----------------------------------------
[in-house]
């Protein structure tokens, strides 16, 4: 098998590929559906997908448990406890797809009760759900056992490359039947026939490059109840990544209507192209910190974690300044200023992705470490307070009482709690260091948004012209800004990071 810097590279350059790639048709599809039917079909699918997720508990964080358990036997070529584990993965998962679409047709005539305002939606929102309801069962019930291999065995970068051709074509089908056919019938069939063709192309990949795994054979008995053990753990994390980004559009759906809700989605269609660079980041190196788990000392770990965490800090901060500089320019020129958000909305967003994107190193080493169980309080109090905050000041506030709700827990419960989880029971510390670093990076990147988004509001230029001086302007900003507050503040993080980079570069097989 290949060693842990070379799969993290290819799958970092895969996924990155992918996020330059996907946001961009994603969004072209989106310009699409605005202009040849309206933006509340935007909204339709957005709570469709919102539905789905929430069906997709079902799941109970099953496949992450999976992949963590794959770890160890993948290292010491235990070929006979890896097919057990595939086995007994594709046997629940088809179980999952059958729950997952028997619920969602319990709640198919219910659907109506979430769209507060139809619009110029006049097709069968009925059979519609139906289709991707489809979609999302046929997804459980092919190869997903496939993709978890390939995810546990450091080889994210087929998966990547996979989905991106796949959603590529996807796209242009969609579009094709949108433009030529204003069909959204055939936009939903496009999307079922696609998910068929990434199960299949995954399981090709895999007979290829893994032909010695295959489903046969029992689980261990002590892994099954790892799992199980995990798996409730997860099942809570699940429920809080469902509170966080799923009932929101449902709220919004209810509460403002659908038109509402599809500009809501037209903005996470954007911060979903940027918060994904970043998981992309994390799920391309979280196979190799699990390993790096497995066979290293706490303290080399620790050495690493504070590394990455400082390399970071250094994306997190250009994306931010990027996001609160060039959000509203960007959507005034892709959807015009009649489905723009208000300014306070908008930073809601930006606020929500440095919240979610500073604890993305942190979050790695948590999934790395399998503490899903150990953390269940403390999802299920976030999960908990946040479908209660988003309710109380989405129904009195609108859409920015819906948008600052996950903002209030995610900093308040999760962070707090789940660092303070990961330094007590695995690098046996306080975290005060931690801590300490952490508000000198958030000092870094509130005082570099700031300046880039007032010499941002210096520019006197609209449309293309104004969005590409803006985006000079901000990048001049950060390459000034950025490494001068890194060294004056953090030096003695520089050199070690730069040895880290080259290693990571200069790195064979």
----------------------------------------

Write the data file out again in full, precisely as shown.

[in-house]
């Protein structure tokens, strides 16, 4: 098998590929559906997908448990406890797809009760759900056992490359039947026939490059109840990544209507192209910190974690300044200023992705470490307070009482709690260091948004012209800004990071 810097590279350059790639048709599809039917079909699918997720508990964080358990036997070529584990993965998962679409047709005539305002939606929102309801069962019930291999065995970068051709074509089908056919019938069939063709192309990949795994054979008995053990753990994390980004559009759906809700989605269609660079980041190196788990000392770990965490800090901060500089320019020129958000909305967003994107190193080493169980309080109090905050000041506030709700827990419960989880029971510390670093990076990147988004509001230029001086302007900003507050503040993080980079570069097989 290949060693842990070379799969993290290819799958970092895969996924990155992918996020330059996907946001961009994603969004072209989106310009699409605005202009040849309206933006509340935007909204339709957005709570469709919102539905789905929430069906997709079902799941109970099953496949992450999976992949963590794959770890160890993948290292010491235990070929006979890896097919057990595939086995007994594709046997629940088809179980999952059958729950997952028997619920969602319990709640198919219910659907109506979430769209507060139809619009110029006049097709069968009925059979519609139906289709991707489809979609999302046929997804459980092919190869997903496939993709978890390939995810546990450091080889994210087929998966990547996979989905991106796949959603590529996807796209242009969609579009094709949108433009030529204003069909959204055939936009939903496009999307079922696609998910068929990434199960299949995954399981090709895999007979290829893994032909010695295959489903046969029992689980261990002590892994099954790892799992199980995990798996409730997860099942809570699940429920809080469902509170966080799923009932929101449902709220919004209810509460403002659908038109509402599809500009809501037209903005996470954007911060979903940027918060994904970043998981992309994390799920391309979280196979190799699990390993790096497995066979290293706490303290080399620790050495690493504070590394990455400082390399970071250094994306997190250009994306931010990027996001609160060039959000509203960007959507005034892709959807015009009649489905723009208000300014306070908008930073809601930006606020929500440095919240979610500073604890993305942190979050790695948590999934790395399998503490899903150990953390269940403390999802299920976030999960908990946040479908209660988003309710109380989405129904009195609108859409920015819906948008600052996950903002209030995610900093308040999760962070707090789940660092303070990961330094007590695995690098046996306080975290005060931690801590300490952490508000000198958030000092870094509130005082570099700031300046880039007032010499941002210096520019006197609209449309293309104004969005590409803006985006000079901000990048001049950060390459000034950025490494001068890194060294004056953090030096003695520089050199070690730069040895880290080259290693990571200069790195064979």